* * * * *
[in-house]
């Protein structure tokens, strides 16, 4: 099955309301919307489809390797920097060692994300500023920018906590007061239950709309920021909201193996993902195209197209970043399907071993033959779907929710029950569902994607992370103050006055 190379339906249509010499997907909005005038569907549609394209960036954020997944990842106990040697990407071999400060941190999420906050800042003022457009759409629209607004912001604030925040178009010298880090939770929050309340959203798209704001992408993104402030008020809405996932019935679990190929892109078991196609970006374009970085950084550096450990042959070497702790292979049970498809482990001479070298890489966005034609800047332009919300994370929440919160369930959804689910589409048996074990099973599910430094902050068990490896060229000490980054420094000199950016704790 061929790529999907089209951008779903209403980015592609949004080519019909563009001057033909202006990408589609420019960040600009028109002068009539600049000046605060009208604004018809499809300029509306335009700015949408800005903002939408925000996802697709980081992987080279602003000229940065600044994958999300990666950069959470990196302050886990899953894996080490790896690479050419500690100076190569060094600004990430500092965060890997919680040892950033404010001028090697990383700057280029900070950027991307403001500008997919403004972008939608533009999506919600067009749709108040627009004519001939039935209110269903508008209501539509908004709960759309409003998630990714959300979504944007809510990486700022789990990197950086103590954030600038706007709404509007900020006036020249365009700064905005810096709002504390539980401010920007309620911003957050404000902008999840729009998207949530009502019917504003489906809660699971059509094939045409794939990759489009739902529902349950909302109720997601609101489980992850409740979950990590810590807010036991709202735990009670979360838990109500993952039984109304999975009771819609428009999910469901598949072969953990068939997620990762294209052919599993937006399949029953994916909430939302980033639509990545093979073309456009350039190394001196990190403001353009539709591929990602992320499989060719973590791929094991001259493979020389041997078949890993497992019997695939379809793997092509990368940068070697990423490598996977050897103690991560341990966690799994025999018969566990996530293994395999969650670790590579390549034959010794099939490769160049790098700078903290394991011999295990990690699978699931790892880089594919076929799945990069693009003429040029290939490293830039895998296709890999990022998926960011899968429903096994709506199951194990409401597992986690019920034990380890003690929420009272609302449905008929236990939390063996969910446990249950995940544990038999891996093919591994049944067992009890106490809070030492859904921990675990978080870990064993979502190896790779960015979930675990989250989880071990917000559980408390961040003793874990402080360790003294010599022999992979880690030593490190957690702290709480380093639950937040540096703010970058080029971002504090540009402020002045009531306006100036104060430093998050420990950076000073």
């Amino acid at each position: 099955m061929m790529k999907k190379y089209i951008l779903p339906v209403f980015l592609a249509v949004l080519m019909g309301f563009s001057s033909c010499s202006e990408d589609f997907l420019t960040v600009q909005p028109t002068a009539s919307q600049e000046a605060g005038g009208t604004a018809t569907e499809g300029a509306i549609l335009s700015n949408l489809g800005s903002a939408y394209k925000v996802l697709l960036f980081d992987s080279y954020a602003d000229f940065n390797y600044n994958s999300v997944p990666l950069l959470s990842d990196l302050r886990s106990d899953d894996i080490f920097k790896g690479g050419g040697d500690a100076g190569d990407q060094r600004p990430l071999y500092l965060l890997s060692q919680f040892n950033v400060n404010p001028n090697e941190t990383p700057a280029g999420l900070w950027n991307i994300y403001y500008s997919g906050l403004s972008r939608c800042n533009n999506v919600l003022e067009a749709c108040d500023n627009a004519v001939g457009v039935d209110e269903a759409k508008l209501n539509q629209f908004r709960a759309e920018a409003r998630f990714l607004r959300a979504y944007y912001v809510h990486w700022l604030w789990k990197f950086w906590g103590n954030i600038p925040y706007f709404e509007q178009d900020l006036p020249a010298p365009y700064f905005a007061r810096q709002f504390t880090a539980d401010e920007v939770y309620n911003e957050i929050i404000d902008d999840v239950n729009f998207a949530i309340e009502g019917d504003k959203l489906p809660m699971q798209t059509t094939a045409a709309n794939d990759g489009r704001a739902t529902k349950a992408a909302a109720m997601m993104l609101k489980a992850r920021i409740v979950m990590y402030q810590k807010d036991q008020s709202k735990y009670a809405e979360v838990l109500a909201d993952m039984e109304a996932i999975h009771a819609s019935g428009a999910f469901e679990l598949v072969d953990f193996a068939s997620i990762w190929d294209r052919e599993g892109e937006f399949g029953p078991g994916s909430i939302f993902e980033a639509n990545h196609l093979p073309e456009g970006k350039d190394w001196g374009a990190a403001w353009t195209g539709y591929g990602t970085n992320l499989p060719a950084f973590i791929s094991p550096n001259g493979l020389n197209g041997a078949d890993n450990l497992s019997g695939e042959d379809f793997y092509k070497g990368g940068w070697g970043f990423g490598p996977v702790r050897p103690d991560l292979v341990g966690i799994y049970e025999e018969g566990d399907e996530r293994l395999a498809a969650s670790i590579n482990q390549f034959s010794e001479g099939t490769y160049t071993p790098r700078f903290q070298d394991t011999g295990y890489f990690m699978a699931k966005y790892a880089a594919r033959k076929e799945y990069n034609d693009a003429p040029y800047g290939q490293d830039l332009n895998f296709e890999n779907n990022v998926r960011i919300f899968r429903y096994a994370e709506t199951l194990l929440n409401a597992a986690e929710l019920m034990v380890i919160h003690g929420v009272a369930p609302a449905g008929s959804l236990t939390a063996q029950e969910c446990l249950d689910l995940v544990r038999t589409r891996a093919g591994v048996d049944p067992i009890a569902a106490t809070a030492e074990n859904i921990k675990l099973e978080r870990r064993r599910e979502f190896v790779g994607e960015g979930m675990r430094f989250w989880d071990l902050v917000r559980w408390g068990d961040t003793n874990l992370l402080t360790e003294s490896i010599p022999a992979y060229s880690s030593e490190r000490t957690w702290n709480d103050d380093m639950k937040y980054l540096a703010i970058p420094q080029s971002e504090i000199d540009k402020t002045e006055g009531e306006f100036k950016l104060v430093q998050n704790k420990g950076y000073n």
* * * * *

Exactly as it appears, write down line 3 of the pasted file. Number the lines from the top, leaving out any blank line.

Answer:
């Amino acid at each position: 099955m061929m790529k999907k190379y089209i951008l779903p339906v209403f980015l592609a249509v949004l080519m019909g309301f563009s001057s033909c010499s202006e990408d589609f997907l420019t960040v600009q909005p028109t002068a009539s919307q600049e000046a605060g005038g009208t604004a018809t569907e499809g300029a509306i549609l335009s700015n949408l489809g800005s903002a939408y394209k925000v996802l697709l960036f980081d992987s080279y954020a602003d000229f940065n390797y600044n994958s999300v997944p990666l950069l959470s990842d990196l302050r886990s106990d899953d894996i080490f920097k790896g690479g050419g040697d500690a100076g190569d990407q060094r600004p990430l071999y500092l965060l890997s060692q919680f040892n950033v400060n404010p001028n090697e941190t990383p700057a280029g999420l900070w950027n991307i994300y403001y500008s997919g906050l403004s972008r939608c800042n533009n999506v919600l003022e067009a749709c108040d500023n627009a004519v001939g457009v039935d209110e269903a759409k508008l209501n539509q629209f908004r709960a759309e920018a409003r998630f990714l607004r959300a979504y944007y912001v809510h990486w700022l604030w789990k990197f950086w906590g103590n954030i600038p925040y706007f709404e509007q178009d900020l006036p020249a010298p365009y700064f905005a007061r810096q709002f504390t880090a539980d401010e920007v939770y309620n911003e957050i929050i404000d902008d999840v239950n729009f998207a949530i309340e009502g019917d504003k959203l489906p809660m699971q798209t059509t094939a045409a709309n794939d990759g489009r704001a739902t529902k349950a992408a909302a109720m997601m993104l609101k489980a992850r920021i409740v979950m990590y402030q810590k807010d036991q008020s709202k735990y009670a809405e979360v838990l109500a909201d993952m039984e109304a996932i999975h009771a819609s019935g428009a999910f469901e679990l598949v072969d953990f193996a068939s997620i990762w190929d294209r052919e599993g892109e937006f399949g029953p078991g994916s909430i939302f993902e980033a639509n990545h196609l093979p073309e456009g970006k350039d190394w001196g374009a990190a403001w353009t195209g539709y591929g990602t970085n992320l499989p060719a950084f973590i791929s094991p550096n001259g493979l020389n197209g041997a078949d890993n450990l497992s019997g695939e042959d379809f793997y092509k070497g990368g940068w070697g970043f990423g490598p996977v702790r050897p103690d991560l292979v341990g966690i799994y049970e025999e018969g566990d399907e996530r293994l395999a498809a969650s670790i590579n482990q390549f034959s010794e001479g099939t490769y160049t071993p790098r700078f903290q070298d394991t011999g295990y890489f990690m699978a699931k966005y790892a880089a594919r033959k076929e799945y990069n034609d693009a003429p040029y800047g290939q490293d830039l332009n895998f296709e890999n779907n990022v998926r960011i919300f899968r429903y096994a994370e709506t199951l194990l929440n409401a597992a986690e929710l019920m034990v380890i919160h003690g929420v009272a369930p609302a449905g008929s959804l236990t939390a063996q029950e969910c446990l249950d689910l995940v544990r038999t589409r891996a093919g591994v048996d049944p067992i009890a569902a106490t809070a030492e074990n859904i921990k675990l099973e978080r870990r064993r599910e979502f190896v790779g994607e960015g979930m675990r430094f989250w989880d071990l902050v917000r559980w408390g068990d961040t003793n874990l992370l402080t360790e003294s490896i010599p022999a992979y060229s880690s030593e490190r000490t957690w702290n709480d103050d380093m639950k937040y980054l540096a703010i970058p420094q080029s971002e504090i000199d540009k402020t002045e006055g009531e306006f100036k950016l104060v430093q998050n704790k420990g950076y000073n």